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RE: [Caml-list] Some Clarifications
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Date: 2005-07-27 (11:00)
From: Jon Harrop <jon@f...>
Subject: Re: [Caml-list] Some Clarifications
On Wednesday 27 July 2005 10:38, Don Syme wrote:
> For what it's worth, I found your posts genuinely interesting.

I think there is something of interest worth discussing but most of it would 
be more appropriate on c.l.functional than here. I'd be happy to discuss this 

Just replying to the OPs OCaml-related comments: I don't think that most 
programmers use OO because it is the right tool for the job. I think they use 
it either because it is forced upon them (Java) or because the language fails 
to provide alternatives (C++).

OCaml is a useful case study here because it provides many alternatives. 
You're not going to implement a closure via an object (as you would in C++) 
or a 3D vector via an object (as you would in Java), for example. So it is 
instructive to look at uses of OO in OCaml code.

Of the OCaml code which I have studied, the OCaml compilers make scarce use of 
objects, the stdlib makes no use (IIRC), the third party data structures and 
algorithms that I use also make no use of OO but lablgtk uses OO and I have 
one friend who has tried using OO in his own OCaml work.

In my code, I have used an object once, in order to circumvent a typing 
problem. I have never successfully used OO in OCaml.

From my point of view, it is interesting to compare graphics and GUI code 
which I have written in a classical FP style to a friend's who chose the OO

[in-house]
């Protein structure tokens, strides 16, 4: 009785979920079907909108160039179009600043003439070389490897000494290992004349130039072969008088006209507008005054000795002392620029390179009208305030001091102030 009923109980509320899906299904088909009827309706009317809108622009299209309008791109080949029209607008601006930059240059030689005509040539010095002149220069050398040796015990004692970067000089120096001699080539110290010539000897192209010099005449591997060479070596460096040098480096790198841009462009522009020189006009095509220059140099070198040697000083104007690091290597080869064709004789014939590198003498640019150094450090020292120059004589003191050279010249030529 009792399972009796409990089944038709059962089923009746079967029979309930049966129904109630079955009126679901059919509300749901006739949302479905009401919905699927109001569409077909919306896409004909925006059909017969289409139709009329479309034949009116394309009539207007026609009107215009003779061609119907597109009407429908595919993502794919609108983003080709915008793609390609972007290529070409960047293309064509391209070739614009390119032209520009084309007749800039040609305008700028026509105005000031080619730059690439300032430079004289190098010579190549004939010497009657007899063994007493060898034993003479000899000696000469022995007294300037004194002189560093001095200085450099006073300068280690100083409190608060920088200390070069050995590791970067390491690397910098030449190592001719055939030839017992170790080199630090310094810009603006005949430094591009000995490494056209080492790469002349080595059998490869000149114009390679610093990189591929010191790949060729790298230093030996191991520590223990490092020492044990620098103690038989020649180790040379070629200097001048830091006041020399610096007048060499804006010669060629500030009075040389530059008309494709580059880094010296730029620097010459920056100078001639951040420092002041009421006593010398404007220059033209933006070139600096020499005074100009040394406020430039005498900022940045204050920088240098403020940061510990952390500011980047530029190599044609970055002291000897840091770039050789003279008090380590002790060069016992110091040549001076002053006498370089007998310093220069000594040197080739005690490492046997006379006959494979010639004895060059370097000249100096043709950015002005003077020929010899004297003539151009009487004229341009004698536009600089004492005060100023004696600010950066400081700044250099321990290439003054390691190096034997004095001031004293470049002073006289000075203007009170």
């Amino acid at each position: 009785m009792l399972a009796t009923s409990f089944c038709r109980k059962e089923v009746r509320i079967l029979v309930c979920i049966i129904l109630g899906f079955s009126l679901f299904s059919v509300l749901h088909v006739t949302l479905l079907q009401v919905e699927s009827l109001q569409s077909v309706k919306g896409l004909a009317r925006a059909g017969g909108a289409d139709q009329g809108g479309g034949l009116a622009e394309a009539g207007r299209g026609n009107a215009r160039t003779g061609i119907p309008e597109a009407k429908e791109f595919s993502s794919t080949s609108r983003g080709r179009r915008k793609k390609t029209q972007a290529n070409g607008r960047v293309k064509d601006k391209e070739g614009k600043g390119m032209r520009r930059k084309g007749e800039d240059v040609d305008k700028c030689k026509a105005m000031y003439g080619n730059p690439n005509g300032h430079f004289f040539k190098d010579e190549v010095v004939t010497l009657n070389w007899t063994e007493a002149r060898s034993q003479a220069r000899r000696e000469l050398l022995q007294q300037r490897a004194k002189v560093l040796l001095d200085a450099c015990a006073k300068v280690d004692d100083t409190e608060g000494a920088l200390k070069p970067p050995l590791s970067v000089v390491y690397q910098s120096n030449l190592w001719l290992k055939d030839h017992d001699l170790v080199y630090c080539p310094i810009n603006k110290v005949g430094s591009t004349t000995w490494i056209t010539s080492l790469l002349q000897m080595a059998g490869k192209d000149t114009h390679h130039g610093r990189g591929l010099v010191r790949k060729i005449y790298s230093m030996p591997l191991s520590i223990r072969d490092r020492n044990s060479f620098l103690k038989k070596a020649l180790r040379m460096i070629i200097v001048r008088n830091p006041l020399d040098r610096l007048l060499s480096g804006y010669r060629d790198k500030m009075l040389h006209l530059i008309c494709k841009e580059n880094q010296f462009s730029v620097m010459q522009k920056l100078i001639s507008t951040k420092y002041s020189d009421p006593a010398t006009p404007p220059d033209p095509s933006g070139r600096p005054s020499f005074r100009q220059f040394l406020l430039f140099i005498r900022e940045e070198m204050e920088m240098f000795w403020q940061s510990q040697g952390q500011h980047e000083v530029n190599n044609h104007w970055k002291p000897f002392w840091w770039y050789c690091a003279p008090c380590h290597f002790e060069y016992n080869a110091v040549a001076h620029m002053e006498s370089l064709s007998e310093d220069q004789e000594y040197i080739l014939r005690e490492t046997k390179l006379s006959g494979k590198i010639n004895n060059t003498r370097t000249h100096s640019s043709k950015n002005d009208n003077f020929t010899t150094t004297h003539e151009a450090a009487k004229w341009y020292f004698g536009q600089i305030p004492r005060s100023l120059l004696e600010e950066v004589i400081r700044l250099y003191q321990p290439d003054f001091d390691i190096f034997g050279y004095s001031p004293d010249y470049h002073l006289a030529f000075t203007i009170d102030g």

approach because GUI code is a pedagogical example of OO design. Although it 
is early days, I see no evidence that OO is any better than the classical FP 
approach at this task.

> Part of what I think accounts for the popularity of OO in the real world is
> that it allows you to program in a very sloppy way in the early stages of
> development without blowing your ability to muck with the way things
> interact,  and alter their behavior later in the development process.
> Ideally,  it allows you to build big,  sloppy,  poorly planned systems that
> are nevertheless manageable to maintain. 

My experience is exactly the opposite. I worked on a project for several years 
which was written in C++ and which used OO extensively. Ultimately, we 
ditched both C++ and OO in favour of OCaml and FP precisely because we wanted 
to make a few fundamental changes and those changes were simply too difficult 
for us to make successfully. In contrast, we have made many similarly 
complicated fundamental changes to the OCaml code with no problems.

So, despite reasonable understanding and planning beforehand, OO completely 
failed to allow us to maintain and develop the program.

> I find that the facilities of a language like OCaml are so inadequate to
> represent this domain,  that using OCaml can be a distinct impediment.

If you would like to discuss OCaml-related stuff then I'd like to hear more: 
specifically what it is you're working on, what you have tried and failed to 
do in OCaml and why you think OCaml is "so inadequate"?

Dr Jon D Harrop, Flying Frog Consultancy Ltd.
Objective CAML for Scientists